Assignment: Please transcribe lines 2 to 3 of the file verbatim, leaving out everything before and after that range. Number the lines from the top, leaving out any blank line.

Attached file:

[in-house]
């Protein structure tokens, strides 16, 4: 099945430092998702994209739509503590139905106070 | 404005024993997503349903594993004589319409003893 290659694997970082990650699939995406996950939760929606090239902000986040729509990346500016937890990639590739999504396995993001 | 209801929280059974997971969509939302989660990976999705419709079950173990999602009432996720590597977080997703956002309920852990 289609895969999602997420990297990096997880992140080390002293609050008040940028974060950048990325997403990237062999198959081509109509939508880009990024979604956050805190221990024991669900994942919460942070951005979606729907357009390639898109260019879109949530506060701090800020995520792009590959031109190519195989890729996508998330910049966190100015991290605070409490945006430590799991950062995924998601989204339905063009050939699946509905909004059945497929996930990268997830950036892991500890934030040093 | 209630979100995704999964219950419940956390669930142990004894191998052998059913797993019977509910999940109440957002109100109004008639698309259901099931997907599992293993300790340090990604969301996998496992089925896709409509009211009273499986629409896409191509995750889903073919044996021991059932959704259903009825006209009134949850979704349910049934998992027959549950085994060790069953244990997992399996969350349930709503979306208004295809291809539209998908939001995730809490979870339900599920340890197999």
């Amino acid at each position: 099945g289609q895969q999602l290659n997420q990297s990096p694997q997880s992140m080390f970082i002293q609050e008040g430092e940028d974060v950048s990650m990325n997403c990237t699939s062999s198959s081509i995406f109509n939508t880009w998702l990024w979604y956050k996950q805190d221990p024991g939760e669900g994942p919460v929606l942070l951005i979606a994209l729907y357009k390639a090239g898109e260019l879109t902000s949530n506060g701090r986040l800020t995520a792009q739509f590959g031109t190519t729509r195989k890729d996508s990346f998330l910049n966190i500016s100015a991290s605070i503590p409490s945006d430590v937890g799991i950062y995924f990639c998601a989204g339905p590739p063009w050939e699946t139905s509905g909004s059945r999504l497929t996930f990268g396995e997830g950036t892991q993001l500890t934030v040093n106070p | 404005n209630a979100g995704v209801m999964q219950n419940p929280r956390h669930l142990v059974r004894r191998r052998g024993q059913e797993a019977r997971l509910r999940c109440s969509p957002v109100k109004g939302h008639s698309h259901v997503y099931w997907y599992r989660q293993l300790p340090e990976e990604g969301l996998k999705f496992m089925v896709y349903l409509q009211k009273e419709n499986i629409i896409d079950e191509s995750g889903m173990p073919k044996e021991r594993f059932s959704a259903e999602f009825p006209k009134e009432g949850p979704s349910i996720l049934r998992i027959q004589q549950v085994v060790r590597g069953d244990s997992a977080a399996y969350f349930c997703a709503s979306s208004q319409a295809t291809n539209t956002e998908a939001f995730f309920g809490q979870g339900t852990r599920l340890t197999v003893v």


């Protein structure tokens, strides 16, 4: 099945430092998702994209739509503590139905106070 | 404005024993997503349903594993004589319409003893 290659694997970082990650699939995406996950939760929606090239902000986040729509990346500016937890990639590739999504396995993001 | 209801929280059974997971969509939302989660990976999705419709079950173990999602009432996720590597977080997703956002309920852990 289609895969999602997420990297990096997880992140080390002293609050008040940028974060950048990325997403990237062999198959081509109509939508880009990024979604956050805190221990024991669900994942919460942070951005979606729907357009390639898109260019879109949530506060701090800020995520792009590959031109190519195989890729996508998330910049966190100015991290605070409490945006430590799991950062995924998601989204339905063009050939699946509905909004059945497929996930990268997830950036892991500890934030040093 | 209630979100995704999964219950419940956390669930142990004894191998052998059913797993019977509910999940109440957002109100109004008639698309259901099931997907599992293993300790340090990604969301996998496992089925896709409509009211009273499986629409896409191509995750889903073919044996021991059932959704259903009825006209009134949850979704349910049934998992027959549950085994060790069953244990997992399996969350349930709503979306208004295809291809539209998908939001995730809490979870339900599920340890197999």
């Amino acid at each position: 099945g289609q895969q999602l290659n997420q990297s990096p694997q997880s992140m080390f970082i002293q609050e008040g430092e940028d974060v950048s990650m990325n997403c990237t699939s062999s198959s081509i995406f109509n939508t880009w998702l990024w979604y956050k996950q805190d221990p024991g939760e669900g994942p919460v929606l942070l951005i979606a994209l729907y357009k390639a090239g898109e260019l879109t902000s949530n506060g701090r986040l800020t995520a792009q739509f590959g031109t190519t729509r195989k890729d996508s990346f998330l910049n966190i500016s100015a991290s605070i503590p409490s945006d430590v937890g799991i950062y995924f990639c998601a989204g339905p590739p063009w050939e699946t139905s509905g909004s059945r999504l497929t996930f990268g396995e997830g950036t892991q993001l500890t934030v040093n106070p | 404005n209630a979100g995704v209801m999964q219950n419940p929280r956390h669930l142990v059974r004894r191998r052998g024993q059913e797993a019977r997971l509910r999940c109440s969509p957002v109100k109004g939302h008639s698309h259901v997503y099931w997907y599992r989660q293993l300790p340090e990976e990604g969301l996998k999705f496992m089925v896709y349903l409509q009211k009273e419709n499986i629409i896409d079950e191509s995750g889903m173990p073919k044996e021991r594993f059932s959704a259903e999602f009825p006209k009134e009432g949850p979704s349910i996720l049934r998992i027959q004589q549950v085994v060790r590597g069953d244990s997992a977080a399996y969350f349930c997703a709503s979306s208004q319409a295809t291809n539209t956002e998908a939001f995730f309920g809490q979870g339900t852990r599920l340890t197999v003893v």